"Do you work remotely or are you back in the office?”
It’s a question you’ve likely been asked over and over during the past year.
Today, an ongoing discussion is happening across America in small businesses and large corporations: where should we work now?
In this article, we tackle our fifth dilemma: “Should I work from home or return to the office?”
Over the last 18 months, it has been assumed that employees have the upper hand in negotiating their working arrangements with their employers. Stanford reports that 50% are refusing to return to the office and managers don’t know what to do about it.
With a “war for talent,” companies are having to consider whether they can fill their talent gaps if they maintain a fully in-person work agreement. Workers are re-evaluating their priorities and job-hopping to remote opportunities.
In our coaching practice, we encourage our clients to think through the job factors that will set them up to make their best contribution at work. In a recent session, “all remote” was at the top of the client’s list.
what do we know?
Work From Home (WFH) is an expectation: VOCA’s 2021 study found that decisions regarding work from home ranked 5th in the top dilemmas people are facing at work. This issue would not have surfaced in 2019. It was not on the radar. Perhaps what is most noteworthy has to do with expectations. Employees believe they should get to decide where and when they work. Confident in their bargaining power, many say, “If a boss requires RTO, I’ll look for a job that offers WFH.”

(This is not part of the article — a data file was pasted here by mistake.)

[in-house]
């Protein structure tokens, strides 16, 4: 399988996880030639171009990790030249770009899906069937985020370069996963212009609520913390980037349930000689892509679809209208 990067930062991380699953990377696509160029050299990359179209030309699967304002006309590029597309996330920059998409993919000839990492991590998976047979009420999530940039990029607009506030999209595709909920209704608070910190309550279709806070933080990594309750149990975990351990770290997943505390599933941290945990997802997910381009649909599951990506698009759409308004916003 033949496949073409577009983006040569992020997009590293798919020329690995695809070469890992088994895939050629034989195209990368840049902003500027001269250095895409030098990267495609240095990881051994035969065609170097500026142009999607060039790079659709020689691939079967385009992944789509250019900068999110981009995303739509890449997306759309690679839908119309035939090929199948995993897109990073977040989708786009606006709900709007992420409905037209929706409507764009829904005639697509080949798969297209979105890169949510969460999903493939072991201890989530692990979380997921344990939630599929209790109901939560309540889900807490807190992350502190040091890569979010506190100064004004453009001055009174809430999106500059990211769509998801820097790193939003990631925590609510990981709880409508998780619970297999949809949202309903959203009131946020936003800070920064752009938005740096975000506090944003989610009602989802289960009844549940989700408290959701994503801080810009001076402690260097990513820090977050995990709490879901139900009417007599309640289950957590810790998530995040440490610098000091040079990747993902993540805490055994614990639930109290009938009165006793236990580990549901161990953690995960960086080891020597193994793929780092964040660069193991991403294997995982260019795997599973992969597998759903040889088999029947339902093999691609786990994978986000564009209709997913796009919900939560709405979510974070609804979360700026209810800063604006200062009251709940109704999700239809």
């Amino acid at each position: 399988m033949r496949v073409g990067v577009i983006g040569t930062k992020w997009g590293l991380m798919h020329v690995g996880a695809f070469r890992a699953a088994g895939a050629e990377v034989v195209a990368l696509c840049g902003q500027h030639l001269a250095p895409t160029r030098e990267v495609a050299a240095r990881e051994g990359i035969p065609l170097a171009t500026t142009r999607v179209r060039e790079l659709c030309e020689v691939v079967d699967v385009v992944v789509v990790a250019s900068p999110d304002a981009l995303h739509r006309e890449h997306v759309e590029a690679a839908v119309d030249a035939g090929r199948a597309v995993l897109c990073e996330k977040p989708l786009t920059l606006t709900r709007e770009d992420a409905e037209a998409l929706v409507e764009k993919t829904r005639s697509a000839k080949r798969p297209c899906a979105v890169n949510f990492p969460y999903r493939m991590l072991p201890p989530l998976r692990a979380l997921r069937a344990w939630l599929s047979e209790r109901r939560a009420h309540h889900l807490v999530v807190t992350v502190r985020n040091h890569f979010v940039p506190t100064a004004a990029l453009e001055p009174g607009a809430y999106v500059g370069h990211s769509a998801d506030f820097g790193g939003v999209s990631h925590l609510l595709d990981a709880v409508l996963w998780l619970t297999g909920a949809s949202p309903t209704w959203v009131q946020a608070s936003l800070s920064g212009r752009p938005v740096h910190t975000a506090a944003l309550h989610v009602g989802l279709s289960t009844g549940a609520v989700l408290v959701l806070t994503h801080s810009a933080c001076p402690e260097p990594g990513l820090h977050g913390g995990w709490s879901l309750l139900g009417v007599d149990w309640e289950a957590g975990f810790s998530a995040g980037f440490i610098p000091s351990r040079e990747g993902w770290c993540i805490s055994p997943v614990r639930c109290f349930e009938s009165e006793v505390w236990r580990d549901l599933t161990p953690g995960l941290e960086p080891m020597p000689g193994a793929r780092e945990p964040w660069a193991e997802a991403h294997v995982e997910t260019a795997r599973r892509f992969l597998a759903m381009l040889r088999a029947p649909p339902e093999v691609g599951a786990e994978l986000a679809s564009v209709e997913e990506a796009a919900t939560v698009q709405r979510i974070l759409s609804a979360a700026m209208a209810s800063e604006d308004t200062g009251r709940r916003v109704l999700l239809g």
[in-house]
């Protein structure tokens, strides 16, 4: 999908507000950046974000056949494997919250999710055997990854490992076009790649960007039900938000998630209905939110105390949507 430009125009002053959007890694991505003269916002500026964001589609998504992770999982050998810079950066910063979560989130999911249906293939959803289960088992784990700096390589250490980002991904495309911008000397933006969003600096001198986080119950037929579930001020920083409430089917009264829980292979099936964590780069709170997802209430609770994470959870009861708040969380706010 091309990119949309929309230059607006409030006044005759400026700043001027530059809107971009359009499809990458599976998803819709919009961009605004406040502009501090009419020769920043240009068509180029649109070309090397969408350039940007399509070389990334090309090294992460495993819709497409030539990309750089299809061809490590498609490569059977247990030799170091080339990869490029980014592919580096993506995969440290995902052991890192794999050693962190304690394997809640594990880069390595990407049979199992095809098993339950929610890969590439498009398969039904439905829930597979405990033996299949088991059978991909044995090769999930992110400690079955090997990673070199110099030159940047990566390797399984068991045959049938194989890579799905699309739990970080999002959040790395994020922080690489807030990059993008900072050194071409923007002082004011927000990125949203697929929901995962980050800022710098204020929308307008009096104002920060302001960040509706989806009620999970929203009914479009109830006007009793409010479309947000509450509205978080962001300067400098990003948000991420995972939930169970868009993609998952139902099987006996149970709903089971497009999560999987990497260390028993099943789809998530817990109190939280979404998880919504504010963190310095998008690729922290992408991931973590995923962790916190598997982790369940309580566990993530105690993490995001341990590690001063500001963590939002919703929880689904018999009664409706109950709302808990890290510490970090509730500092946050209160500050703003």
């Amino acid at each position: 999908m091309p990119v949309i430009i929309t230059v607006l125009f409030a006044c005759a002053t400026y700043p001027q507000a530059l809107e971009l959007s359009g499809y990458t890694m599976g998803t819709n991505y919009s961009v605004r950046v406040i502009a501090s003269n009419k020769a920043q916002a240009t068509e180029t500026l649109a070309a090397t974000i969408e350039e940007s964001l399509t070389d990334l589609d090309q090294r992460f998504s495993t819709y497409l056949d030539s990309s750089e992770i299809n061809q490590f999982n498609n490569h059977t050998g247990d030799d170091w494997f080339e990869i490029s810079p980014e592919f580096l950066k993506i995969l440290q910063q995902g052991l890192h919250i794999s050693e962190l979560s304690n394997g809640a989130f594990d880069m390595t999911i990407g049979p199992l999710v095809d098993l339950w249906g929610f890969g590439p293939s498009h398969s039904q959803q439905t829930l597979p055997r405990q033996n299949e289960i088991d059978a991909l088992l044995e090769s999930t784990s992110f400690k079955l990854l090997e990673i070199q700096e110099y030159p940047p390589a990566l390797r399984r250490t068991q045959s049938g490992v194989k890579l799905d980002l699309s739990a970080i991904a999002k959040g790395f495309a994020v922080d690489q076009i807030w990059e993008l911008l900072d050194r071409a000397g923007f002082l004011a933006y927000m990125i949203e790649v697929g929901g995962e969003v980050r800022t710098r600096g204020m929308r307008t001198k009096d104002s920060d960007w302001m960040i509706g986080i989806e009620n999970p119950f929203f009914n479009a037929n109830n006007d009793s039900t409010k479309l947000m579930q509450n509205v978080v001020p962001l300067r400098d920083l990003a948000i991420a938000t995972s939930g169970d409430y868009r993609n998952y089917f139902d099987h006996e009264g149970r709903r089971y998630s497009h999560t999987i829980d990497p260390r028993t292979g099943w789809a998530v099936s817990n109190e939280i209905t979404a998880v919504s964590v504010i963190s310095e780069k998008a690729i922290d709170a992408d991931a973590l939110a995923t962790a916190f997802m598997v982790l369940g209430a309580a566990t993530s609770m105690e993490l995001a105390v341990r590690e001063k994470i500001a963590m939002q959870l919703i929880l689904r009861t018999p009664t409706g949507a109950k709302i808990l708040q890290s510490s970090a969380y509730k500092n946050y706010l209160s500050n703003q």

Remote Work is not Going Away: Anecdotally, executives in our thought leaders’ circle tell us that making hybrid and dispersed workforces possible is at the top of their lists. Other leaders across industries agree. Pat Gelsinger, CEO of Intel, said we will never return to business as usual. He suggested leaders need to adapt to this new reality. Knowledge workers have tasted the benefits of remote work and do not want to give them up.
VOCA has a Bias: VOCA works as a distributed team with members in five states. We come together for donor appreciation events and client engagements. We deliver teaching, training, and coaching through hybrid formats. Some of our richest personal growth experiences have been hybrid.
Given all the background, how do we navigate the pull between these two poles: work from home vs. return to the office?
biblical themes that speak to this dilemma
Your Primary Call: As Christ-followers our primary call is to love and serve God, and love and serve our neighbors. We never just “do what we want.” We ask, “What does God want?” We think through the implications of our choices on our neighbors, including our neighbors at work. What if you have a job where you can work from home but many of your colleagues do not? What might it look like to consider them?And as followers of Christ, who are here for his mission — to make disciples, i.e. contribute to the introduction and formation of other followers (see Matthew 28) — how does that impact our decisions? It would seem that retreating into a private, Christian work-from-home bubble might undermine the salt and light calling that God has on our lives.
Embodied Human Nature: Biblical writers don’t separate a person from their body. Bodies are given God’s breath of life (Genesis 1) and are means for worship (Romans 12:1-2). One might argue that to work virtually all the time, always looking through the two dimensions of a screen, somehow cuts us off from the full essence of our colleagues and ourselves.
Relationships: The importance of family, local church, long-lasting friendships, and local neighbors–all biblical mandates–could arguably be better honored when we WFH. This is a key factor for those who value remote work: the increased flexibility to create boundaries around work and invest in important relationships, especially at home.
For most of human history, people have worked from home. Commuting as the norm is 100 years old. Are we getting back to better roots? Is there a multidimensional benefit to the WFH movement?
Every model has its tradeoff. If WFH is better than RTO for home and community life, how do we make up for the loss at work? And how do we navigate the in-between? How can you, in your own context, discern your options and contribute in a meaningful way?